The first known professional artist in the South to explore the art of landscape for purely aesthetic purposes, Coram derived his initial style and approach by studying and copying picturesque English books and engravings. Read the Entry »

He won local prominence as a writer and orator, especially for his speeches on behalf of various reforming causes. In 1807 he joined Stephen Elliott, Thomas Smith Grimké, and others to found the Conversation or Literary Club. Read the Entry »

An active member of the South Carolina Agricultural Society, Davie also assisted in negotiating the boundary dispute between North and South Carolina. Read the Entry »

Davis’s most significant public undertaking was his involvement in the campaign to establish a public lunatic asylum in Columbia. Read the Entry »

On October 20, 1757, De Brahm’s fortunes rose with the publication of his cartographic opus, “A Map of South Carolina and a Part of Georgia.” The elegant and precedent-setting map brought De Brahm to the attention of Europe. Read the Entry »

In Pittsburgh, Delany began his efforts to advance the condition of African Americans. Between 1843 and 1847 he developed a black-nationalist perspective in the columns of his weekly newspaper, the Mystery. He called for the creation of separate black institutions and advocated black migration beyond the borders of the United States. Read the Entry »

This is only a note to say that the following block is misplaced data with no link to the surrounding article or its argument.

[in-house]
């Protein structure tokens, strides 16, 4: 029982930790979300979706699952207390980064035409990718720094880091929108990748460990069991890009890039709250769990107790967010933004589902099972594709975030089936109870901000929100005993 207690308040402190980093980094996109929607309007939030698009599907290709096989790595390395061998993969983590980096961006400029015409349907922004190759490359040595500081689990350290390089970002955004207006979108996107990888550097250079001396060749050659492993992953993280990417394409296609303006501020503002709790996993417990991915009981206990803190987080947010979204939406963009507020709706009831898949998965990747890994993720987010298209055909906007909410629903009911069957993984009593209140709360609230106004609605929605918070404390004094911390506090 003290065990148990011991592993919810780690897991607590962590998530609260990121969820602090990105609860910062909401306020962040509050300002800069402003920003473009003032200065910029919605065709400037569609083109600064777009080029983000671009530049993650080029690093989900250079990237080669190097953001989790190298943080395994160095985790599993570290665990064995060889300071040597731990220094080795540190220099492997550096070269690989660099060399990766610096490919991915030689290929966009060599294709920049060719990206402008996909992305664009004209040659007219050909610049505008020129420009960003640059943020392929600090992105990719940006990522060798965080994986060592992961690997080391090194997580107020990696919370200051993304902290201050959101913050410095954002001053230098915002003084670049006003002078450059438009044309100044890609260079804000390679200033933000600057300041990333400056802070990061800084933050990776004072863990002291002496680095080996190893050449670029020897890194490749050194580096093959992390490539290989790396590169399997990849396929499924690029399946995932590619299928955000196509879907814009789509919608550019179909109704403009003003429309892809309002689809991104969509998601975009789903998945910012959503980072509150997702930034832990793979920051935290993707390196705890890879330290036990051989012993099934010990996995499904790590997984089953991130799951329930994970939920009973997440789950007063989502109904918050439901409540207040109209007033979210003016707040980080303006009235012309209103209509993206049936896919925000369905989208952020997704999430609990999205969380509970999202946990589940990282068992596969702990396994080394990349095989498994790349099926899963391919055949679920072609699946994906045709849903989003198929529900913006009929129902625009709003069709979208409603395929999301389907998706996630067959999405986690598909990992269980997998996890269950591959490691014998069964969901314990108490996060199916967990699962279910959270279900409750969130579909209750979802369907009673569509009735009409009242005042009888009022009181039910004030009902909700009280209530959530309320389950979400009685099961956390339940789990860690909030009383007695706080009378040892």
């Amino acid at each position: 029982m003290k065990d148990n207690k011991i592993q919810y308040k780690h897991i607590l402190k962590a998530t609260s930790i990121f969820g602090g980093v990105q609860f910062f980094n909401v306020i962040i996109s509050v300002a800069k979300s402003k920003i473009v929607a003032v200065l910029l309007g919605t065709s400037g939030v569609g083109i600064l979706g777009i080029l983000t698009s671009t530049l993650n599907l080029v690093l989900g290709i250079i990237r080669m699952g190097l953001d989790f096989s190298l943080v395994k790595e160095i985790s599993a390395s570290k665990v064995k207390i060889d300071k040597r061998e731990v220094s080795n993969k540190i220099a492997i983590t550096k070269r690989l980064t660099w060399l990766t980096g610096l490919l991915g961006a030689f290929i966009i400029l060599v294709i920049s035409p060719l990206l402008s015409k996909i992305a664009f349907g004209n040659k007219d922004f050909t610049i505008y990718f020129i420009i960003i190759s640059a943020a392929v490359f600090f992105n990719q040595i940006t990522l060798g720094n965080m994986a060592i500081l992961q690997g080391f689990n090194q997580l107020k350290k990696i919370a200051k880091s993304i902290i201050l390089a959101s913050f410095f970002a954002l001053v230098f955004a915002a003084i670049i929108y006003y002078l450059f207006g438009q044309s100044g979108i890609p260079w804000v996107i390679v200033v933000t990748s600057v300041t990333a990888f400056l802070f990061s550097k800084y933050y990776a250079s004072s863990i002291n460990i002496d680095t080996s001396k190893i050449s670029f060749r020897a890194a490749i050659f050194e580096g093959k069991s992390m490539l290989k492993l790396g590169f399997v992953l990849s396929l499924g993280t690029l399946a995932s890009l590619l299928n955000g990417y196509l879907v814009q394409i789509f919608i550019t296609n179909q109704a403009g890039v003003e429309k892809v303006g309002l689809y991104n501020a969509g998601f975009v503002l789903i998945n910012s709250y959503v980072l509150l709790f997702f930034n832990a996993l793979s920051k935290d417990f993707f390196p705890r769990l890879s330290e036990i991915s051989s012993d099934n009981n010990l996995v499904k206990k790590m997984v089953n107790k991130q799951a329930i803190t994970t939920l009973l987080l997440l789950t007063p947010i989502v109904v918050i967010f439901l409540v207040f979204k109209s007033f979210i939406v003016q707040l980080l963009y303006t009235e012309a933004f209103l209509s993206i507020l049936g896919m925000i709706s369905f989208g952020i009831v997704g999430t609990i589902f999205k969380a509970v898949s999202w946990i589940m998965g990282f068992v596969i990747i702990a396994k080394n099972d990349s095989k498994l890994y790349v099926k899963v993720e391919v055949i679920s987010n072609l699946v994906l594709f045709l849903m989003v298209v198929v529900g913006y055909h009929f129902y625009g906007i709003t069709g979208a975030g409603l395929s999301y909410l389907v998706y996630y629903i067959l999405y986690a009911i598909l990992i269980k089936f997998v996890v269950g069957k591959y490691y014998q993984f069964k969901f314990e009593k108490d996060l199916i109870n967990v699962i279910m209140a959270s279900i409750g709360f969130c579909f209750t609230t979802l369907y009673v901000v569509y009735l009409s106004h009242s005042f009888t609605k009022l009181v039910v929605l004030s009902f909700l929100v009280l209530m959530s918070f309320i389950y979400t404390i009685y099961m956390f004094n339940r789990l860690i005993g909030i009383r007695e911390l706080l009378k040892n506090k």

It is difficult to exaggerate the dominance of the Democratic Party in South Carolina during the first fifty years of the twentieth century. In every presidential election except that of 1948, the Democratic candidate received the state’s electoral votes. Read the Entry »

DeSaussure and many of his fellow lowcountrymen feared that upcountry growth would overwhelm their interests, especially the protections given to both plantation and slave holdings. Regarding the increasingly egalitarian rhetoric of upcountry leaders and their yeomen constituents with “dread,” he warned of the “ultimate effects of a degrading, calumnating democracy.” Read the Entry »

Although in office less than a year, DeSaussure considered the Senate to be “grand theater, the arena where proud Sovereignties are fighting for their rights.” Read the Entry »

Early in his career, he was an influential figure in the chartering of the Medical College of South Carolina (1823). He was elected professor of medicine in the new school and gave the inaugural address for the first entering class in 1824. Read the Entry »